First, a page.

The Impact of Culture & Religion

The Impact of Culture & Religion

Posted: March 12, 2017 | By: Stuart Stough

The field of nanotechnology is becoming more widely used in both military and medical applications. As the Department of Defense employs a diverse workforce, an understanding of the cultural, religious, and ethical implications of nanotechnology remains critical to ensure that nano-based technologies do not disrupt operations due to cultural or ideological objections by service members.

1 Rastafarianism (Jamaica) Rastafarians oppose the consumption of non-pure, modified foods, which may include nanoparticles used in food additives, such as Titanium Dioxide used to increase a food’s shelf life. [1,2]

2 Symbolism (Republic of Korea, China) Cultures that symbolically associate chrysanthemums with death may express reservations to the use of Zinc oxide nanoflowers, which strongly resemble chrysanthemums, as an antimicrobial. [3,4,5]

3 Raëlism (Geneva Headquarters) Raëlians view nanotechnology capable of mitigating health concerns, including the use of carbon nanotubes to trap harmful gases or pollution, as beneficial in extending the human life span. [6,7]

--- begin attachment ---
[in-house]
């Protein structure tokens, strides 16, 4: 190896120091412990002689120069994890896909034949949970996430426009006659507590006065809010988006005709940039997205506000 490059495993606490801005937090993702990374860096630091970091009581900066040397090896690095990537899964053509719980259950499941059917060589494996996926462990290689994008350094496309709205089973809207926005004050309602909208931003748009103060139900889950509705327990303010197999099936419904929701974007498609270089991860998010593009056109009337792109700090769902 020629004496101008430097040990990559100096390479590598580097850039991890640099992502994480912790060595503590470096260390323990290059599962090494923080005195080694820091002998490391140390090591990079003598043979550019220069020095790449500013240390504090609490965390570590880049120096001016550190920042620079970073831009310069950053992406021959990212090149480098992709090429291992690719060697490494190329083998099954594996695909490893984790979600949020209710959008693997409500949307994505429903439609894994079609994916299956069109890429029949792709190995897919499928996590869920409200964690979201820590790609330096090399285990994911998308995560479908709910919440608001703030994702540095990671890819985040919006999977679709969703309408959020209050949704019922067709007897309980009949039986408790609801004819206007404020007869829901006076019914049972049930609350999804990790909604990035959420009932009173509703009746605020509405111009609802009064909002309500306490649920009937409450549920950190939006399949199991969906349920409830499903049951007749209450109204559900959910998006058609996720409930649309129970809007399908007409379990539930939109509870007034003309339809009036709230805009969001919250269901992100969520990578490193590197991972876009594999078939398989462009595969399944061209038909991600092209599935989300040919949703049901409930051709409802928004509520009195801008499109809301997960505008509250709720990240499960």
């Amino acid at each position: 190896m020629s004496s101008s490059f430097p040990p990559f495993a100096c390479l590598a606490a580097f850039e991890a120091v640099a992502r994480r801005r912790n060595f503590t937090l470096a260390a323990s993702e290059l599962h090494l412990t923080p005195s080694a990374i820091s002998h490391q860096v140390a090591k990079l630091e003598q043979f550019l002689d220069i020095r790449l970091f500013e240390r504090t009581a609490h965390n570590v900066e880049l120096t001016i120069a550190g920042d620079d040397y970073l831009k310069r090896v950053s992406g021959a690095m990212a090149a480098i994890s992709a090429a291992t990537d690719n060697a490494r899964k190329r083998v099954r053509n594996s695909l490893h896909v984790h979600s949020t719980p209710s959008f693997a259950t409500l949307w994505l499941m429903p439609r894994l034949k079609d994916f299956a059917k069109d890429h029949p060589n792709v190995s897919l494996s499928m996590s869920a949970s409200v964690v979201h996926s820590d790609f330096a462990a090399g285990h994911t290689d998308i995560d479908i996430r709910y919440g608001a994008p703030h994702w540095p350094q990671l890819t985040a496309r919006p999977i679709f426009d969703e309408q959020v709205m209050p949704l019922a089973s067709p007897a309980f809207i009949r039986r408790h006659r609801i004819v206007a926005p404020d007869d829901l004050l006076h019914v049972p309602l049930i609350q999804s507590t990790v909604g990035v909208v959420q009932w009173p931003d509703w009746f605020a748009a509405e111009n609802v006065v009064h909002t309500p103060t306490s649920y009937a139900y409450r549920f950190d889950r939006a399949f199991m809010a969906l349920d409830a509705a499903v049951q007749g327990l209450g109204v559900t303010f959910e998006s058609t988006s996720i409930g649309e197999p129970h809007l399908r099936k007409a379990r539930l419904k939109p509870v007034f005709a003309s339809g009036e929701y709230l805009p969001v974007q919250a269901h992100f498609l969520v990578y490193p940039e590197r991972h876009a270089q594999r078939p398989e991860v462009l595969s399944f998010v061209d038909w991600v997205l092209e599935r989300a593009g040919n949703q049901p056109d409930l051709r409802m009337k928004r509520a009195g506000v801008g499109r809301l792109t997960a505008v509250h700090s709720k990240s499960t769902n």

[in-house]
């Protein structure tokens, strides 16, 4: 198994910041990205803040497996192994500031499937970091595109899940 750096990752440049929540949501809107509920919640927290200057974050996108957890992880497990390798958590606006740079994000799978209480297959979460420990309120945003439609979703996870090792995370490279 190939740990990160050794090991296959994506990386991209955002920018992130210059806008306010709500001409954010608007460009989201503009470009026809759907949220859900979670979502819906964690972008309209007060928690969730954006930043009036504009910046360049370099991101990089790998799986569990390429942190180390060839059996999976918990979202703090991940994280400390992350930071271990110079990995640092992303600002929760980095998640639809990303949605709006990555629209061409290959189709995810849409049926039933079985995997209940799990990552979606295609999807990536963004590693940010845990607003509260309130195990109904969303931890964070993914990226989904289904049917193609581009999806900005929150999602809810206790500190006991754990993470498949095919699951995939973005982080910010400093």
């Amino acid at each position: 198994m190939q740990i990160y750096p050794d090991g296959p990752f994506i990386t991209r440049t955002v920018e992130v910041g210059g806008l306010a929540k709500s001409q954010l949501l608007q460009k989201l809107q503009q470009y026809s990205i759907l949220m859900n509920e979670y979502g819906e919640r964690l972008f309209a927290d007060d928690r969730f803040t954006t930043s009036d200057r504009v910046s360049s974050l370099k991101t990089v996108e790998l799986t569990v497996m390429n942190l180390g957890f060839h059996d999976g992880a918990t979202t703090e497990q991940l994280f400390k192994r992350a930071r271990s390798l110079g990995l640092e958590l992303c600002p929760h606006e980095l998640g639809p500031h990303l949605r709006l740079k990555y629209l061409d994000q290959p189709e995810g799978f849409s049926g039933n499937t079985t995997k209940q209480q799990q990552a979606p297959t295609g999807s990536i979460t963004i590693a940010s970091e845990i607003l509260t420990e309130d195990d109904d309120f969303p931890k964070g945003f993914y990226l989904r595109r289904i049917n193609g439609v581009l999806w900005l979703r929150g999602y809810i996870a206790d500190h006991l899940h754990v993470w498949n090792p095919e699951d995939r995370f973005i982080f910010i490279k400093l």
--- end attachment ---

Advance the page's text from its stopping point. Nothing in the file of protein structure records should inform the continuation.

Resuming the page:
4 Judaeism (Israel Certain uses of nanotechnology, such as in the creation of synthetic biology, echoes the Jewish story of the Golem, which portrays ethical issues concerning the creation of artificial life. [8,9]

5 Catholicism (Vatican City) The use of nanotechology to develop more effective fetal diagnostics may correlate to a rise in abortions, which the Catholic Church historically opposes, with the increased discovery of fetal abnormalities. [10,11]

6 Islam (Islamic States) The future use of nanotechnology to potentially produce artificial meat, naturally comprised of nanofibers, may generate ethical questions as artificial meat was never part of an animal and therefore could not undergo the Halal preparations required. [12,13]

7 Māori (New Zealand) The potential impact of nanotechnology as a pollutant on the environment remains one of the larger concerns posed by indigenous groups such as the Māori that maintain a close relationship with the environment and nature. [14]

8 United States